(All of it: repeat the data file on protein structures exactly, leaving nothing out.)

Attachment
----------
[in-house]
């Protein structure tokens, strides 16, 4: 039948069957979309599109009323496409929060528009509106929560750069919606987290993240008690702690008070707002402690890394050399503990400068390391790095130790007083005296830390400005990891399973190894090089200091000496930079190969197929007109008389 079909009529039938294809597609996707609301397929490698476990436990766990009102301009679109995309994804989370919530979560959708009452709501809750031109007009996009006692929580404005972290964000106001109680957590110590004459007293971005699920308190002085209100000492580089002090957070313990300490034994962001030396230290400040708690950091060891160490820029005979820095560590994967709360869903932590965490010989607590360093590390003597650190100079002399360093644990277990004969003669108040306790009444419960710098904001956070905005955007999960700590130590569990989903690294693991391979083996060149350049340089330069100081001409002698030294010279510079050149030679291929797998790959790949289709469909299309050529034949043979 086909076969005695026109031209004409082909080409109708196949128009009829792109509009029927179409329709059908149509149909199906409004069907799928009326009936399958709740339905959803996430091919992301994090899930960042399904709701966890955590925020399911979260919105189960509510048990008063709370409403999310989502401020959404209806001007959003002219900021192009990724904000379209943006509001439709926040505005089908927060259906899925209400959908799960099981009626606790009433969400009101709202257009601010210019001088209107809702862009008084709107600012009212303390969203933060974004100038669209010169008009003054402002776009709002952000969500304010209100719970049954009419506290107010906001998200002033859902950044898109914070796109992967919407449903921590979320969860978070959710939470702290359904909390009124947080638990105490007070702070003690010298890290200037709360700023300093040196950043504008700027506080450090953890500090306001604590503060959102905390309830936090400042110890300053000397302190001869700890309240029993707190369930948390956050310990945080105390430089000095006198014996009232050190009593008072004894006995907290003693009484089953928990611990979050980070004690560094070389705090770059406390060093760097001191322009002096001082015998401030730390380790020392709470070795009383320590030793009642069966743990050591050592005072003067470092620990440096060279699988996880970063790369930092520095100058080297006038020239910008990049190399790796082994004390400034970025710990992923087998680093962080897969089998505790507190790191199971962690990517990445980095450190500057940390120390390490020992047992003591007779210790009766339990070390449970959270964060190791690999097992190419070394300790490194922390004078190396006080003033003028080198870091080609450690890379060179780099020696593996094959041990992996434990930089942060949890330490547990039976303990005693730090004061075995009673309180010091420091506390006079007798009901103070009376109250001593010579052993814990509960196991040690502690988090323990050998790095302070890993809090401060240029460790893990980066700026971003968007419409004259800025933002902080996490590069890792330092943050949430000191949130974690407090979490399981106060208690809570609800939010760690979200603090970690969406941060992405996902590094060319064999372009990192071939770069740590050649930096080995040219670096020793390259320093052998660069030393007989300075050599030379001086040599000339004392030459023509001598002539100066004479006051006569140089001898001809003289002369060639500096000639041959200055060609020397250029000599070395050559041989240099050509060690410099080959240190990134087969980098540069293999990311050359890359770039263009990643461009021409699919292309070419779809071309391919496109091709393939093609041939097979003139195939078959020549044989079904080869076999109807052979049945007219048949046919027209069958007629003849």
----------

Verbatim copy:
[in-house]
């Protein structure tokens, strides 16, 4: 039948069957979309599109009323496409929060528009509106929560750069919606987290993240008690702690008070707002402690890394050399503990400068390391790095130790007083005296830390400005990891399973190894090089200091000496930079190969197929007109008389 079909009529039938294809597609996707609301397929490698476990436990766990009102301009679109995309994804989370919530979560959708009452709501809750031109007009996009006692929580404005972290964000106001109680957590110590004459007293971005699920308190002085209100000492580089002090957070313990300490034994962001030396230290400040708690950091060891160490820029005979820095560590994967709360869903932590965490010989607590360093590390003597650190100079002399360093644990277990004969003669108040306790009444419960710098904001956070905005955007999960700590130590569990989903690294693991391979083996060149350049340089330069100081001409002698030294010279510079050149030679291929797998790959790949289709469909299309050529034949043979 086909076969005695026109031209004409082909080409109708196949128009009829792109509009029927179409329709059908149509149909199906409004069907799928009326009936399958709740339905959803996430091919992301994090899930960042399904709701966890955590925020399911979260919105189960509510048990008063709370409403999310989502401020959404209806001007959003002219900021192009990724904000379209943006509001439709926040505005089908927060259906899925209400959908799960099981009626606790009433969400009101709202257009601010210019001088209107809702862009008084709107600012009212303390969203933060974004100038669209010169008009003054402002776009709002952000969500304010209100719970049954009419506290107010906001998200002033859902950044898109914070796109992967919407449903921590979320969860978070959710939470702290359904909390009124947080638990105490007070702070003690010298890290200037709360700023300093040196950043504008700027506080450090953890500090306001604590503060959102905390309830936090400042110890300053000397302190001869700890309240029993707190369930948390956050310990945080105390430089000095006198014996009232050190009593008072004894006995907290003693009484089953928990611990979050980070004690560094070389705090770059406390060093760097001191322009002096001082015998401030730390380790020392709470070795009383320590030793009642069966743990050591050592005072003067470092620990440096060279699988996880970063790369930092520095100058080297006038020239910008990049190399790796082994004390400034970025710990992923087998680093962080897969089998505790507190790191199971962690990517990445980095450190500057940390120390390490020992047992003591007779210790009766339990070390449970959270964060190791690999097992190419070394300790490194922390004078190396006080003033003028080198870091080609450690890379060179780099020696593996094959041990992996434990930089942060949890330490547990039976303990005693730090004061075995009673309180010091420091506390006079007798009901103070009376109250001593010579052993814990509960196991040690502690988090323990050998790095302070890993809090401060240029460790893990980066700026971003968007419409004259800025933002902080996490590069890792330092943050949430000191949130974690407090979490399981106060208690809570609800939010760690979200603090970690969406941060992405996902590094060319064999372009990192071939770069740590050649930096080995040219670096020793390259320093052998660069030393007989300075050599030379001086040599000339004392030459023509001598002539100066004479006051006569140089001898001809003289002369060639500096000639041959200055060609020397250029000599070395050559041989240099050509060690410099080959240190990134087969980098540069293999990311050359890359770039263009990643461009021409699919292309070419779809071309391919496109091709393939093609041939097979003139195939078959020549044989079904080869076999109807052979049945007219048949046919027209069958007629003849």